FAQs



You are here: Home » FAQs

FAQ2 The Collaborative Team

A Collaborative team is the combination of professionals that you choose to work with to resolve your dispute. It can be simply you and your Collaborative lawyers. Or, in addition to your Collaborative lawyers, you can choose to
include a neutral financial professional, one or more coaches, a child specialist or other specialists you and your spouse/partner believe would be helpful. Your “Collaborative team” will guide and support you as problem-solvers, not as adversaries.

FAQ4 Minimizing the Hostility

The guiding principles of Collaborative Practice are respect, dignity, openness and fairness. This respectful tone encourages you to show compassion, understanding, and cooperation. Collaborative professionals are trained in
non-confrontational negotiation, helping keep discussions productive. The goal of Collaborative Practice is to build a settlement on areas of agreement, not to perpetuate disagreement.

FAQ5 Collaborative Practice Step by Step

When you decide on Collaborative Practice, each of you hires a Collaborative Practice lawyer. Everyone agrees in writing not to go to court. You will meet privately and in face-to-face talks with your Collaborative professional team,
which may also include coaches, financial professionals and/or child specialists.  All meetings are intended to produce an honest exchange of information and clear understanding about needs and expectations, especially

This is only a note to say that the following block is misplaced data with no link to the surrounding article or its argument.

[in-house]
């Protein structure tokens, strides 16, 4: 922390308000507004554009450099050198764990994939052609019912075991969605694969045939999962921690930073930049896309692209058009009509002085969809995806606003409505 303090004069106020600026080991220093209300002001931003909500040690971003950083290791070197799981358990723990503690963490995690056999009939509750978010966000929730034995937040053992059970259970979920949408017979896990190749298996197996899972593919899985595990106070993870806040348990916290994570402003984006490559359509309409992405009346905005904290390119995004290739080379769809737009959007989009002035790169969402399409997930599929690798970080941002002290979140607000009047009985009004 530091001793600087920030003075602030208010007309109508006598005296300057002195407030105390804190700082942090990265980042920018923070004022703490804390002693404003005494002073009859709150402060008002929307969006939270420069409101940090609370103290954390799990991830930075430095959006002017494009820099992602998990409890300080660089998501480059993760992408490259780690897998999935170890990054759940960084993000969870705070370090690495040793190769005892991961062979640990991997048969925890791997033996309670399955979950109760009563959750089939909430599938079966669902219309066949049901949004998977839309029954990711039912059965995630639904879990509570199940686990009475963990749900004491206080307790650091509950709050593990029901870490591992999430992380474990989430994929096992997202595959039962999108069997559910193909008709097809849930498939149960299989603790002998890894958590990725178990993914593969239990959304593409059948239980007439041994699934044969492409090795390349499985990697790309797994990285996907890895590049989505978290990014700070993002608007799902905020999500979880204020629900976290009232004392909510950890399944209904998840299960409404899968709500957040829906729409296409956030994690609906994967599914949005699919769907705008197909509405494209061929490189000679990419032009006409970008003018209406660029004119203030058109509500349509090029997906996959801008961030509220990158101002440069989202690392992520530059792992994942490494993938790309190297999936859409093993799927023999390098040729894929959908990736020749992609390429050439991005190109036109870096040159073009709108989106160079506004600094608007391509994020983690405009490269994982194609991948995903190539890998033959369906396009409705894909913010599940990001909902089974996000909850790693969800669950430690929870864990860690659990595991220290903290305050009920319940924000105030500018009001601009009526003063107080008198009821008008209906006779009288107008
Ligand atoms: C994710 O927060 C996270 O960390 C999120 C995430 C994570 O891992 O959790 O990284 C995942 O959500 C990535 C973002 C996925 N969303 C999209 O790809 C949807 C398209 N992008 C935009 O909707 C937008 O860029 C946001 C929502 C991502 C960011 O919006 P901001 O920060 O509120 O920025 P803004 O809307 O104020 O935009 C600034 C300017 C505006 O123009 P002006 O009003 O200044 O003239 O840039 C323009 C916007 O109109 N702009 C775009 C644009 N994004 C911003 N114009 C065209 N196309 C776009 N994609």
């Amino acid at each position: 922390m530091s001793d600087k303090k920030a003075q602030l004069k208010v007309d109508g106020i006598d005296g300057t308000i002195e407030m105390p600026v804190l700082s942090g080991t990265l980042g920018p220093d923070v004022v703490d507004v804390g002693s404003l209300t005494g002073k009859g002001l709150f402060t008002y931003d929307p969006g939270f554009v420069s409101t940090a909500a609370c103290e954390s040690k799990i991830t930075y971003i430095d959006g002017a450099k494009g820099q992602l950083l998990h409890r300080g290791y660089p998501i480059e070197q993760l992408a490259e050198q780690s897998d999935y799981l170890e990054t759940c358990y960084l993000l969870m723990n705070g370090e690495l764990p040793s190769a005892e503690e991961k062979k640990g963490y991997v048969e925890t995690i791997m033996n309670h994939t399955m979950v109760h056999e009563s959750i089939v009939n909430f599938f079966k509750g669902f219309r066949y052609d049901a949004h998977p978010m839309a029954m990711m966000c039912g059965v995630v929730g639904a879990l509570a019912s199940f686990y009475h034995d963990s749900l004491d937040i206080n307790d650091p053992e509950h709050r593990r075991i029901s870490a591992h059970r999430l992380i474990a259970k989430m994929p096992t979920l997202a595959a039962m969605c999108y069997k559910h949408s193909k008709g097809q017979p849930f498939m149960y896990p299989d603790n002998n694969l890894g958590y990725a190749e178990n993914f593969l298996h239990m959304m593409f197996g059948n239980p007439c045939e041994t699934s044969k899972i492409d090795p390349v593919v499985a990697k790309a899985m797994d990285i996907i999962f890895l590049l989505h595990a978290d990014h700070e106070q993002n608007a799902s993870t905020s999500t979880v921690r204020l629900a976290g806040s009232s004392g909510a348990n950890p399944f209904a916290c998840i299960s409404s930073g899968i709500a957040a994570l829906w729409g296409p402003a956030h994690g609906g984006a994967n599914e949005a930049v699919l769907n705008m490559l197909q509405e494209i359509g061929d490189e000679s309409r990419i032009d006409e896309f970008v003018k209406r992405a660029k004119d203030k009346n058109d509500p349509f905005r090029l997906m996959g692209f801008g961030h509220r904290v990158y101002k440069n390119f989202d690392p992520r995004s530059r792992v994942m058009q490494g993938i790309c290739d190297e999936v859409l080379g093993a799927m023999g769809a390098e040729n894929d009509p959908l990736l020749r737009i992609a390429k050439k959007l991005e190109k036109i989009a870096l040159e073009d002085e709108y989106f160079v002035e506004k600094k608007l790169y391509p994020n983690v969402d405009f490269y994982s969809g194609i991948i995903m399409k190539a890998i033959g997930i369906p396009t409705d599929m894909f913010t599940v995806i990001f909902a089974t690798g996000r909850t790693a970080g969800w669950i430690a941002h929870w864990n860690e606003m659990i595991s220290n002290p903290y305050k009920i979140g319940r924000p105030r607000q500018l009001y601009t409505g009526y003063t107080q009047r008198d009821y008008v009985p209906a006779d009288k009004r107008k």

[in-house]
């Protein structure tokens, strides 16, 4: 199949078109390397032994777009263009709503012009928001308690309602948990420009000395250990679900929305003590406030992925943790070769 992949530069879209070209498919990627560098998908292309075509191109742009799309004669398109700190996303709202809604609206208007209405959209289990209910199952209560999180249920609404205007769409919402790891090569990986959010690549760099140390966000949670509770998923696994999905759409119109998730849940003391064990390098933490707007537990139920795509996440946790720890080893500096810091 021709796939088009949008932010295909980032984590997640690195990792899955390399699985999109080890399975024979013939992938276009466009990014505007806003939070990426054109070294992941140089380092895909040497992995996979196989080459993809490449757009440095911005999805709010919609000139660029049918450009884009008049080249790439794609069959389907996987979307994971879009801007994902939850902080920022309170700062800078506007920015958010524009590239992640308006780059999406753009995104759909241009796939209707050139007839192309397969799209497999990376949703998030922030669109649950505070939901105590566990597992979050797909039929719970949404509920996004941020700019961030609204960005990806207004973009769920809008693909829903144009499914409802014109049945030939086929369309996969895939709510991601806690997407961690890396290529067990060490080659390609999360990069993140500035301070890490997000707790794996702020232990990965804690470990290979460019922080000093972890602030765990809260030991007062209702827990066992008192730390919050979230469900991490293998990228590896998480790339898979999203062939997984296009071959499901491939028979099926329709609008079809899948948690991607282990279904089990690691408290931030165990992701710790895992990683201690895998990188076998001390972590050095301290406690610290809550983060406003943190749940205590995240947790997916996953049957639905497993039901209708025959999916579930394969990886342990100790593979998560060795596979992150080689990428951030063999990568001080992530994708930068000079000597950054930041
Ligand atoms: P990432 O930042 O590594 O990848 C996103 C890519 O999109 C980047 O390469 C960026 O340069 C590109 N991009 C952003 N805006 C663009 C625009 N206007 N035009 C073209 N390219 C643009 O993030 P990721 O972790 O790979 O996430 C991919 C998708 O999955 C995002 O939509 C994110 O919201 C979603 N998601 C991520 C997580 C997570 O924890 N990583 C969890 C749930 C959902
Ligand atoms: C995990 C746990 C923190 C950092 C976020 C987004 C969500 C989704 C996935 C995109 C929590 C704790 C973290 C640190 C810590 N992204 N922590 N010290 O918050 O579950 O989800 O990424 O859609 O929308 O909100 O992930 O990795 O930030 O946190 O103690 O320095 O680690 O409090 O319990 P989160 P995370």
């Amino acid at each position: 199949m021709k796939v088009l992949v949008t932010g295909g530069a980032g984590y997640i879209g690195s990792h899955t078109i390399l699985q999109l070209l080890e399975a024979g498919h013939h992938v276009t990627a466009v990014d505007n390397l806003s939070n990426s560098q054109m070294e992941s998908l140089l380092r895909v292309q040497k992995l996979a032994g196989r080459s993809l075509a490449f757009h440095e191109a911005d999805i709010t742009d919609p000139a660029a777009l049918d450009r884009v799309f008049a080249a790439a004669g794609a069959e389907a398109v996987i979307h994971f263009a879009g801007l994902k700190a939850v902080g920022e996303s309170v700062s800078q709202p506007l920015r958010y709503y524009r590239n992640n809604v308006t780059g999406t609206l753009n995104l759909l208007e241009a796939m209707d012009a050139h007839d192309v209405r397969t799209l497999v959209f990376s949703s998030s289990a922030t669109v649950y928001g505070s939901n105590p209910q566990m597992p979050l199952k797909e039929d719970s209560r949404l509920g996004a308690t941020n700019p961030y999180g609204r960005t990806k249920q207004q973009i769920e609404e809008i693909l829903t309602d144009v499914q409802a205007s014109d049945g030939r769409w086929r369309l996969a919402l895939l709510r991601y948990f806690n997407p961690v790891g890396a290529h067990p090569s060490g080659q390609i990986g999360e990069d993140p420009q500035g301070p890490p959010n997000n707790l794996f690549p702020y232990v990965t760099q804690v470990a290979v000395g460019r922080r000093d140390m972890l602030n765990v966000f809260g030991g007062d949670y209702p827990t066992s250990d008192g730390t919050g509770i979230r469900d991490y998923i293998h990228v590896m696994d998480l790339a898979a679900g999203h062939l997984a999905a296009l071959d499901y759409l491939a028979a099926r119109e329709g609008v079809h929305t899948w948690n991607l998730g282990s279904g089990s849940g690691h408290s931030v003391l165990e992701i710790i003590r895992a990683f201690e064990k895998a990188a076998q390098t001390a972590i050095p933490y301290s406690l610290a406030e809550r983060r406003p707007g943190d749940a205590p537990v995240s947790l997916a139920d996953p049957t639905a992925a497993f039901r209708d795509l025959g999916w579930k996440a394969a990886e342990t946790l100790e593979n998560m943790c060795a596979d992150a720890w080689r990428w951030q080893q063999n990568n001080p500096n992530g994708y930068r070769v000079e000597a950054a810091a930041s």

concerning the well-being of children. Mutual problem-solving by all parties leads to the final agreement.

FAQ6 Is Collaborative Practice Faster?

Your situation determines how quickly your collaborative process proceeds. However, Collaborative Practice can be more direct and efficient. By focusing on problem-solving—instead of blame and grievances—there’s an opportunity to strive for respectful results. Full disclosure and open communications assure that you cover all the issues in a timely manner. And since you settle out of court, there’s no wait for the multiple court dates necessary with conventional litigation.  Experience shows that Collaborative Practice cases generally take less time than litigated cases.

FAQ7 Four Key Elements

Collaborative Practice (which encompasses the terms Collaborative Law, the Collaborative process and Collaborative divorce) has four key elements:

1. The voluntary, free and open exchange of information.
2. The pledge not to litigate (go to court for decision-making) and the mandatory withdrawal of both attorneys and other team professionals if either party litigates.
3. The professionals’ commitment to use their best skills to assist you in reaching agreement without having to resort to judicial decision-making.
4. A balanced commitment to respect both parties’ shared goals.